With the camels gone and both silver horses in the west, Gold is well-positioned to attack the f6 trap with an elephant, horse, and dog. A gold rabbit might advance on the h-file to support the horse and assert a space advantage. (Game)
A trap attack is an attempt to take control of an opponent's home trap; if successful, this might lead to a quick cleanup and subsequent goal. An elephant often leads an attack, so that no friendly piece can be captured in the targeted trap. The enemy elephant might likewise defend the trap to prevent a cleanup; if a trap attack leads to an elephant deadlock, the attacker might then attempt an elephant rotation, which might free his own elephant to dominate the board while the threat of a quick cleanup and goal continues to restrict the enemy elephant. Alternatively, a trap attacker might be happy with an elephant deadlock if he is already strong elsewhere. A trap attack might sometimes create a quick double-threat on the wing; if an attacker flips an enemy piece homeward, the defender might not have time to save it.
A trap attacker usually wants to occupy at least two key squares, including a decentralized one. A defender can delay that by blocking paths. For example, a silver horse on b6 will block a gold horse from that square. As long as Silver herself is not attacking in the west, b6 is often occupied by a silver horse.
If b6 is inaccessible, a gold attacker might try to reach c7 through the c6 trap. Silver could place horses on both b6 and c7, but this would leave the east without a silver horse. Most players will place a minor piece behind each home trap, and if necessary use phalanxes and perhaps congestion to protect the back squares. To weaken such a defense, an attacker might pull a piece homeward, perhaps also creating a capture threat in his own home trap.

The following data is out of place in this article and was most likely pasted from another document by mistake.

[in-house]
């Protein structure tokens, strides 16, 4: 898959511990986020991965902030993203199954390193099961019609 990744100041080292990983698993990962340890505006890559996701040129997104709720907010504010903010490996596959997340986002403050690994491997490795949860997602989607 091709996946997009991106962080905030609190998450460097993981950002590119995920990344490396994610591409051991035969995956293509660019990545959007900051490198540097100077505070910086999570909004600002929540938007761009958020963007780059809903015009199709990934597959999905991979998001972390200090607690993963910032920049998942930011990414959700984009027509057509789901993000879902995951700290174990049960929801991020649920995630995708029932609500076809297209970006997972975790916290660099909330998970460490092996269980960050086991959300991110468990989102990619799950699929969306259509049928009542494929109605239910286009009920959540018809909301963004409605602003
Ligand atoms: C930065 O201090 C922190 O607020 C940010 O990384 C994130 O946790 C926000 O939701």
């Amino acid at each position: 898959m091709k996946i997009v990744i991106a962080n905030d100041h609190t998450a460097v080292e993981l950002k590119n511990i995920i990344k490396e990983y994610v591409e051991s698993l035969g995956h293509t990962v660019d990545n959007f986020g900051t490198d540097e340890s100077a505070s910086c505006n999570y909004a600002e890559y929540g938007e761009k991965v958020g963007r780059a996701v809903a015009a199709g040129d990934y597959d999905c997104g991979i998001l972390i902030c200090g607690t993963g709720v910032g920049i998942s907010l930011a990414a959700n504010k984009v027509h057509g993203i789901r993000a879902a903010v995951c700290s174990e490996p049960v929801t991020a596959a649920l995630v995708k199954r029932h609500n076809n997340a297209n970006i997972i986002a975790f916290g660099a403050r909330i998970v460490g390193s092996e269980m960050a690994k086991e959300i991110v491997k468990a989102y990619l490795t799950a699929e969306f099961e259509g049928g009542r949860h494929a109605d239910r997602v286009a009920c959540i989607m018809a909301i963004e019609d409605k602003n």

A defender might take an attacker hostage; this may turn the tables, if it gives the hostage-holder an advantage in free pieces. Framing an attacker may also be a powerful countermove, if the frame is solid and doesn't use too much strength.
Trap attack plans are thus not straightforward. Early on, direct attacking ideas exist in conjunction with more cautious moves such as homeward pulls. As the position sharpens, even homeward pulls often become risky, as they may invite an attack by the opponent. At some point, a trap attack will likely be the best option.
Each side's attacking potential should be considered on each turn; a trap can quickly become vulnerable, and the first one to attack a vulnerable trap will have a head start. A strong trap attack will not only create threats, but also deny the opponent a chance to create strong threats in his home trap.
If one side is continually on defense, the attacker will likely gain an upper hand. One who can't easily thwart an attack should probably counterattack, usually on the other wing. With each side attacking and defending, the position may become extremely sharp.
Gold attacked Silver's home traps, but Silver took a horse hostage and also counterattacked. Silver's attack must be confronted quickly due to the goal threat. (Game)
An attack plan must consider the opponent's alignment. An attacking piece might be taken hostage, but the attacker should try to ensure that any such hostage would be weak. While attacking, one should remain mindful of home defense; a strong attack would be no good if the opponent got an even stronger counterattack.
An opening attack often involves a horse and camel, which together might eventually control an away trap even without their elephant, or might create a double-threat on the wing. If the gold and silver camels are on the same wing, a camel-horse attack is less feasible, as a horse would rather advance on the other wing. Such a gridlock may result in a slow game. The top-rated bot, Rusty_Zero, avoids camel gridlocks when possible, preferring to move its own camel and threaten attack on the other wing.
A trap attack may have to be abandoned or suspended, especially if the opponent gets a strong attack of his own. A non-elephant might stay in a corner and perhaps keep shared control of an away trap while the elephant goes elsewhere to fight a counterattack.